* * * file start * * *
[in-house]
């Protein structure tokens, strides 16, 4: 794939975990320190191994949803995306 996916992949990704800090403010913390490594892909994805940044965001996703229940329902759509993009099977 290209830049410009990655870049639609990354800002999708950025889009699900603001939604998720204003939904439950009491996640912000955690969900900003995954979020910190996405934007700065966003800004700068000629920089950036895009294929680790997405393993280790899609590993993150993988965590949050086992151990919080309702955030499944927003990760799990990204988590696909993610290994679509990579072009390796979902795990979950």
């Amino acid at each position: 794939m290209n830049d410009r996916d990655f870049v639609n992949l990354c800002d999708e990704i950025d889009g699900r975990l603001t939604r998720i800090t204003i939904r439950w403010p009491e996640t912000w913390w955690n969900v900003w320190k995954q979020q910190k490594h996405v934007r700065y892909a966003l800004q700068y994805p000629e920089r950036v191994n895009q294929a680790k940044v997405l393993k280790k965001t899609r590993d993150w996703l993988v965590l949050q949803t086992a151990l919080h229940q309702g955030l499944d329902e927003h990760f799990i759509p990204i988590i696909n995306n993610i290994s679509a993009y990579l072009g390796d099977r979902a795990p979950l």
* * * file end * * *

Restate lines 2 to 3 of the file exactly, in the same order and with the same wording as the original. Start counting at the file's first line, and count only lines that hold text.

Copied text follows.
């Protein structure tokens, strides 16, 4: 794939975990320190191994949803995306 996916992949990704800090403010913390490594892909994805940044965001996703229940329902759509993009099977 290209830049410009990655870049639609990354800002999708950025889009699900603001939604998720204003939904439950009491996640912000955690969900900003995954979020910190996405934007700065966003800004700068000629920089950036895009294929680790997405393993280790899609590993993150993988965590949050086992151990919080309702955030499944927003990760799990990204988590696909993610290994679509990579072009390796979902795990979950």
């Amino acid at each position: 794939m290209n830049d410009r996916d990655f870049v639609n992949l990354c800002d999708e990704i950025d889009g699900r975990l603001t939604r998720i800090t204003i939904r439950w403010p009491e996640t912000w913390w955690n969900v900003w320190k995954q979020q910190k490594h996405v934007r700065y892909a966003l800004q700068y994805p000629e920089r950036v191994n895009q294929a680790k940044v997405l393993k280790k965001t899609r590993d993150w996703l993988v965590l949050q949803t086992a151990l919080h229940q309702g955030l499944d329902e927003h990760f799990i759509p990204i988590i696909n995306n993610i290994s679509a993009y990579l072009g390796d099977r979902a795990p979950l």